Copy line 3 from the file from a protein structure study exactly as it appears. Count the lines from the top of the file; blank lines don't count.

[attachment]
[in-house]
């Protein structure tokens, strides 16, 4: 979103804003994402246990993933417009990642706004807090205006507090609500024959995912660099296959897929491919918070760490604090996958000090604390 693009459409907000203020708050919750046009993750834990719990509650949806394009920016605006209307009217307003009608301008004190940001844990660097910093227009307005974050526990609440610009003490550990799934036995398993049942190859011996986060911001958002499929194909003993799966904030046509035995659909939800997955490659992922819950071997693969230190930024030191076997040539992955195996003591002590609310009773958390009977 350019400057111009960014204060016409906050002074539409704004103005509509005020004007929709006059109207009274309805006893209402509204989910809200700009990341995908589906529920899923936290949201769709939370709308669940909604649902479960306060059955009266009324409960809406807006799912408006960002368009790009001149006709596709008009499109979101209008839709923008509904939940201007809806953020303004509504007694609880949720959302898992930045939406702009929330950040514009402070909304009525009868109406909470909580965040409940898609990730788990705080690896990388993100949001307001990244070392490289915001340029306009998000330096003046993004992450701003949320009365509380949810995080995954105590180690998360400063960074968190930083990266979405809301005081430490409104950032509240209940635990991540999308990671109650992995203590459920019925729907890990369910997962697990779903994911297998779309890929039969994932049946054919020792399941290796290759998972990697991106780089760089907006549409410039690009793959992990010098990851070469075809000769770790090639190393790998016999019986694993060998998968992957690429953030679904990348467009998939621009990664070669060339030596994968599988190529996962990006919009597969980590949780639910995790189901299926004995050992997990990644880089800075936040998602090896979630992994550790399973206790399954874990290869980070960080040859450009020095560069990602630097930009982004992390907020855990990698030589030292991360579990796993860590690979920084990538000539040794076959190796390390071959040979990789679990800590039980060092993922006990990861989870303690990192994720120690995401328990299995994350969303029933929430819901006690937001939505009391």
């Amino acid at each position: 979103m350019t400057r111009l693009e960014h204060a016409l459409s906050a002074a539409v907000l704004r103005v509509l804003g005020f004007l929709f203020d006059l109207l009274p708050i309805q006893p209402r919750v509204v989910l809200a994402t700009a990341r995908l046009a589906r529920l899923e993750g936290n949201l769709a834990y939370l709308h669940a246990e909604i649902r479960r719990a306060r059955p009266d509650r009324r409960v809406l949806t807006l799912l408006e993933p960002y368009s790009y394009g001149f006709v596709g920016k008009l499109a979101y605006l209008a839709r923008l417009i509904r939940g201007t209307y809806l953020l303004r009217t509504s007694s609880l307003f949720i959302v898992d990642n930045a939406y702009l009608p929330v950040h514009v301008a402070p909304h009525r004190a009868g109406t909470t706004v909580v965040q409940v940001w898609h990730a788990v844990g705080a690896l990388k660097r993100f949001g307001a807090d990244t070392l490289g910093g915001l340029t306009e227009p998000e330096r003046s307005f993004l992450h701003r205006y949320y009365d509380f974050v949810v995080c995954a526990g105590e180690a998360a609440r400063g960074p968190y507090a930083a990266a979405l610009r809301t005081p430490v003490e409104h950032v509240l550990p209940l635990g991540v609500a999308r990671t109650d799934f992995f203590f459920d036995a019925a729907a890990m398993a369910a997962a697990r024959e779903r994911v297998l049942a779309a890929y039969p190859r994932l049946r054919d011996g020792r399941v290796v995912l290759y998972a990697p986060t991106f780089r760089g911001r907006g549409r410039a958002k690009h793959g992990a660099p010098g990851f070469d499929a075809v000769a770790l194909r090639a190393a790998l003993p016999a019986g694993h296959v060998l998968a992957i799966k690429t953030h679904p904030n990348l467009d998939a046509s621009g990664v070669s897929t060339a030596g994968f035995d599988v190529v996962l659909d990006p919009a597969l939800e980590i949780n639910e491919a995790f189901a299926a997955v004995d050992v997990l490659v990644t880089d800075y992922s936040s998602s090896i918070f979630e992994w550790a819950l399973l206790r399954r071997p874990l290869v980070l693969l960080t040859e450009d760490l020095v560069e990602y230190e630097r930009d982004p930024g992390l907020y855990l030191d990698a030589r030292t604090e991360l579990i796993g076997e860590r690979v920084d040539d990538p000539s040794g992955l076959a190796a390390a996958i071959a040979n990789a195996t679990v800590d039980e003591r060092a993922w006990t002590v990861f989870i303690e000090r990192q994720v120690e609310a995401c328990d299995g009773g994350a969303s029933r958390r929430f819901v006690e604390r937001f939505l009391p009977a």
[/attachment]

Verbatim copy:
């Amino acid at each position: 979103m350019t400057r111009l693009e960014h204060a016409l459409s906050a002074a539409v907000l704004r103005v509509l804003g005020f004007l929709f203020d006059l109207l009274p708050i309805q006893p209402r919750v509204v989910l809200a994402t700009a990341r995908l046009a589906r529920l899923e993750g936290n949201l769709a834990y939370l709308h669940a246990e909604i649902r479960r719990a306060r059955p009266d509650r009324r409960v809406l949806t807006l799912l408006e993933p960002y368009s790009y394009g001149f006709v596709g920016k008009l499109a979101y605006l209008a839709r923008l417009i509904r939940g201007t209307y809806l953020l303004r009217t509504s007694s609880l307003f949720i959302v898992d990642n930045a939406y702009l009608p929330v950040h514009v301008a402070p909304h009525r004190a009868g109406t909470t706004v909580v965040q409940v940001w898609h990730a788990v844990g705080a690896l990388k660097r993100f949001g307001a807090d990244t070392l490289g910093g915001l340029t306009e227009p998000e330096r003046s307005f993004l992450h701003r205006y949320y009365d509380f974050v949810v995080c995954a526990g105590e180690a998360a609440r400063g960074p968190y507090a930083a990266a979405l610009r809301t005081p430490v003490e409104h950032v509240l550990p209940l635990g991540v609500a999308r990671t109650d799934f992995f203590f459920d036995a019925a729907a890990m398993a369910a997962a697990r024959e779903r994911v297998l049942a779309a890929y039969p190859r994932l049946r054919d011996g020792r399941v290796v995912l290759y998972a990697p986060t991106f780089r760089g911001r907006g549409r410039a958002k690009h793959g992990a660099p010098g990851f070469d499929a075809v000769a770790l194909r090639a190393a790998l003993p016999a019986g694993h296959v060998l998968a992957i799966k690429t953030h679904p904030n990348l467009d998939a046509s621009g990664v070669s897929t060339a030596g994968f035995d599988v190529v996962l659909d990006p919009a597969l939800e980590i949780n639910e491919a995790f189901a299926a997955v004995d050992v997990l490659v990644t880089d800075y992922s936040s998602s090896i918070f979630e992994w550790a819950l399973l206790r399954r071997p874990l290869v980070l693969l960080t040859e450009d760490l020095v560069e990602y230190e630097r930009d982004p930024g992390l907020y855990l030191d990698a030589r030292t604090e991360l579990i796993g076997e860590r690979v920084d040539d990538p000539s040794g992955l076959a190796a390390a996958i071959a040979n990789a195996t679990v800590d039980e003591r060092a993922w006990t002590v990861f989870i303690e000090r990192q994720v120690e609310a995401c328990d299995g009773g994350a969303s029933r958390r929430f819901v006690e604390r937001f939505l009391p009977a």